1. In prison Joseph comes in contact with a couple of ex-officials of Pharaoh's court. They have dreams, and Joseph correctly interprets their dreams. The interpretation for one is that he will be restored to his former position. Read Genesis 40:14-15 to see what Joseph asks of this official. How would you describe this? Is it trust in God? (I don't think there is anything wrong with Joseph's request. It does not show a lack of trust in God.)


    2. Read Genesis 40:23. How reliable are humans in getting you out of trouble?


    3. Read Genesis 41:1-13. How much longer has Joseph been languishing in a dungeon? (Two years! There is a test of faith.)


    4. Read Genesis 41:14-16. How is Joseph's faith? (Still strong. He gives credit to God!)


    5. Read Genesis 41:25-32. What decision must Pharaoh make? (Will he stake the future of his kingdom on a foreigner he just dragged out of the dungeon?)


      1. If you were in Pharaoh's place, what would you do?


    6. Read Genesis 41:33-36. What is Joseph doing? This is not part of dream interpretation - it is nation-leading advice from the "dungeon crew!"


    7. Read Genesis 41:37-40. I consider this to be an astonishing decision by Pharaoh. On what basis does he make it? (Joseph gave credit to God, not himself. As a result, Pharaoh believed he was turning the job over to God, not a man.)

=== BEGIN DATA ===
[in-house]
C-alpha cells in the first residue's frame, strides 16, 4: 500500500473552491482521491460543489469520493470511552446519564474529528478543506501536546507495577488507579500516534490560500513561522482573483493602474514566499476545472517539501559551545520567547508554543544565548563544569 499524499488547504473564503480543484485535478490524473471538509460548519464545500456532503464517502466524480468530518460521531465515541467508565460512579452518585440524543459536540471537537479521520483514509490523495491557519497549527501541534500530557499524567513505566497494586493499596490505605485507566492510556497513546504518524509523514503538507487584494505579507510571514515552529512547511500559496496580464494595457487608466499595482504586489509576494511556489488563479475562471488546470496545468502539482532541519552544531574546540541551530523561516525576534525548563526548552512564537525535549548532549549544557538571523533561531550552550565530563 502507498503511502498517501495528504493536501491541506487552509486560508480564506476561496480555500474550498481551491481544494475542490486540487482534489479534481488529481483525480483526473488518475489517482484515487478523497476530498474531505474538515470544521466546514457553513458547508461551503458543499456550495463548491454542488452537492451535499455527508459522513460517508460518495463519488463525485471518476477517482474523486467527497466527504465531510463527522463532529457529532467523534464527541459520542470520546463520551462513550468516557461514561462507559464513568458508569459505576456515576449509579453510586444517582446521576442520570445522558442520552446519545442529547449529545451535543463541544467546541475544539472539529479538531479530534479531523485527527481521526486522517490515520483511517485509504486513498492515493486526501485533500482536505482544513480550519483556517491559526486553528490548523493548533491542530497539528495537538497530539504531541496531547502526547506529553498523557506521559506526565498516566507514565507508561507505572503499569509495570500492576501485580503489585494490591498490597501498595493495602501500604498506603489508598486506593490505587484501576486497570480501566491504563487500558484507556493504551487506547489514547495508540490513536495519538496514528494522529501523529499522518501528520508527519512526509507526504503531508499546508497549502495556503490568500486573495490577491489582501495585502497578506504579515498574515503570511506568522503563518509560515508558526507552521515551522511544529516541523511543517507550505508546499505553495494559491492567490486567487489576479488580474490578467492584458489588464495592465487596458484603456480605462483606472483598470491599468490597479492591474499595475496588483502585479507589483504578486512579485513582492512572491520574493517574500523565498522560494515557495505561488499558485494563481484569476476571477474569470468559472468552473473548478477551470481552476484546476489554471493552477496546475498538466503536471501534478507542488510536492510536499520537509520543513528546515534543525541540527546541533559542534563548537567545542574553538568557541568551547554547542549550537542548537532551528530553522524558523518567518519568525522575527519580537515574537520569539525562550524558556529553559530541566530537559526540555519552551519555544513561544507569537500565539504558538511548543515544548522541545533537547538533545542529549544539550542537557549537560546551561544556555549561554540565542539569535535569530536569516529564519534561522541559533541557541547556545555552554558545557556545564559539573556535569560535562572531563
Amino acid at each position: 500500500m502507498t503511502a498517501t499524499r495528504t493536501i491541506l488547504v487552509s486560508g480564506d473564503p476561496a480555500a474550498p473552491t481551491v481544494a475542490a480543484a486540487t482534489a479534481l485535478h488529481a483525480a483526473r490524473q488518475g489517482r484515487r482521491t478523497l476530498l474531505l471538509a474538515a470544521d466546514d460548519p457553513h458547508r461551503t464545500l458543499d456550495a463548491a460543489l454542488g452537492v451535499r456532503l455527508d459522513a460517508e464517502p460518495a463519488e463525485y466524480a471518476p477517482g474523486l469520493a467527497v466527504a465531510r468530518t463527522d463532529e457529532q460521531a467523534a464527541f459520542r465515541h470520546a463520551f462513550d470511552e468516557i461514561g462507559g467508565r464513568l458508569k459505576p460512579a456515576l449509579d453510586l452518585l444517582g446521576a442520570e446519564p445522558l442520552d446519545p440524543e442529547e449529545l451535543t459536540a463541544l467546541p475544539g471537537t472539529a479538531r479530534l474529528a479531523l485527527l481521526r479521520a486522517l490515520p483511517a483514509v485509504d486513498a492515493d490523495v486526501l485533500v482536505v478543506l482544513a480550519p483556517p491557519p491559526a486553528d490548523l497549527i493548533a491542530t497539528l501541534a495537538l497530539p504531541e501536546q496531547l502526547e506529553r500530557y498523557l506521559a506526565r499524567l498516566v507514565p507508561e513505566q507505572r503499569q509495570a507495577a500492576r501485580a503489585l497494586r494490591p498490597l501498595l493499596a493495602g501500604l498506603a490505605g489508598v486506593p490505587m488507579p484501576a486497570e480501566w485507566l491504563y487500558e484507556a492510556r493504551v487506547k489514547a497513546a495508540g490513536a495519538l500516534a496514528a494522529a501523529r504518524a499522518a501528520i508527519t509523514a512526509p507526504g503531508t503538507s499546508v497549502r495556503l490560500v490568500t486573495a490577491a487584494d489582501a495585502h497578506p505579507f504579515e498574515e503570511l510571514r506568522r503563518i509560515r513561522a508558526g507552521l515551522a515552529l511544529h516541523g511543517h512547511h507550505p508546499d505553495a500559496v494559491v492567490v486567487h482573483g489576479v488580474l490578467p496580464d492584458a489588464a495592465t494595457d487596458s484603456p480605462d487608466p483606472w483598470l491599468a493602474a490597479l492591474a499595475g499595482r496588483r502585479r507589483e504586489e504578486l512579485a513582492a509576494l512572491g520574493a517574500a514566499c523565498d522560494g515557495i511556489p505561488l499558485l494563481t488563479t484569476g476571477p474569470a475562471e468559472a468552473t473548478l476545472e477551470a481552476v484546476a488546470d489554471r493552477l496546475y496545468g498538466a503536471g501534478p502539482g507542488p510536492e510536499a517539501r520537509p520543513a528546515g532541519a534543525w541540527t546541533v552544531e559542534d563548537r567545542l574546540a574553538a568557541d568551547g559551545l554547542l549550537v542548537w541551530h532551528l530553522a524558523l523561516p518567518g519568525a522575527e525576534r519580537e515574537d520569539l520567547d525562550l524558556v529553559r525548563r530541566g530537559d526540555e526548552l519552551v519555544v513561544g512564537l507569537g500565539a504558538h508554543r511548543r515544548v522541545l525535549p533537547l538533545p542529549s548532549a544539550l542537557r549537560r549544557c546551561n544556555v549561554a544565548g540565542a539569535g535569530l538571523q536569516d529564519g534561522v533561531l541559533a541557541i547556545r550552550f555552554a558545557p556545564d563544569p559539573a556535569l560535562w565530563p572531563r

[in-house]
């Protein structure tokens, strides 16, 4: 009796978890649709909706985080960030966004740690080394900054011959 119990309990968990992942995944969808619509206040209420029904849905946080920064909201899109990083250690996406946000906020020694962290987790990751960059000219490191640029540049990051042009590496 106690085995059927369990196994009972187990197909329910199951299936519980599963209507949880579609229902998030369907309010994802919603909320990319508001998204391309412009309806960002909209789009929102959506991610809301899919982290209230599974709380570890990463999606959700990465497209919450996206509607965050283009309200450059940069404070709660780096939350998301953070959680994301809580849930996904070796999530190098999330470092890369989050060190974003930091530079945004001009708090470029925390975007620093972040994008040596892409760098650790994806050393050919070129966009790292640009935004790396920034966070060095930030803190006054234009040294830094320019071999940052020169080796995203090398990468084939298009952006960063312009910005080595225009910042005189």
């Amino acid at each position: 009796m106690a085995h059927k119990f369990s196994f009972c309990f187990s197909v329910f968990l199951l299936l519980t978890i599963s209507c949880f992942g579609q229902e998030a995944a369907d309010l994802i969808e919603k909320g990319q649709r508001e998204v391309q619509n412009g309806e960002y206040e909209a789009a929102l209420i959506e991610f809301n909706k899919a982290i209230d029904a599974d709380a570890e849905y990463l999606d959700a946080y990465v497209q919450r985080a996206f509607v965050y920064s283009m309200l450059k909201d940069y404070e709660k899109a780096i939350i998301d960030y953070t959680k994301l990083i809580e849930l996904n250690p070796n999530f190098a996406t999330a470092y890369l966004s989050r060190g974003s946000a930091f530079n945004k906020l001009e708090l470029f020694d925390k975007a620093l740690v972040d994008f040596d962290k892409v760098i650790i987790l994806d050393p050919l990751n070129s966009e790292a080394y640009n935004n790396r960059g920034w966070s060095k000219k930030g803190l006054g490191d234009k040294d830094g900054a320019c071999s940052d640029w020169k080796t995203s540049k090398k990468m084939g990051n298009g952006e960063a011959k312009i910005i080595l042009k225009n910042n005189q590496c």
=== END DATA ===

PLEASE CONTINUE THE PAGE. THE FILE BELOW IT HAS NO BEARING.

8. Friend, how about you? When things are going poorly, do you hold on to your trust in God? Do you give Him credit for every good thing in your life?


  3. Next week: The End of the Beginning.


























* Copr. 2006, Bruce N. Cameron, J.D. All scripture references are to the New International Version (NIV), copr. 1973, 1978, 1984 International Bible Society, unless otherwise noted. Quotations from the NIV are used by permission of Zondervan Bible Publishers. Suggested answers are found within parentheses. The lesson assumes the teacher uses a blackboard or some other visual aid.

© 2017 Bruce N. Cameron, J.D.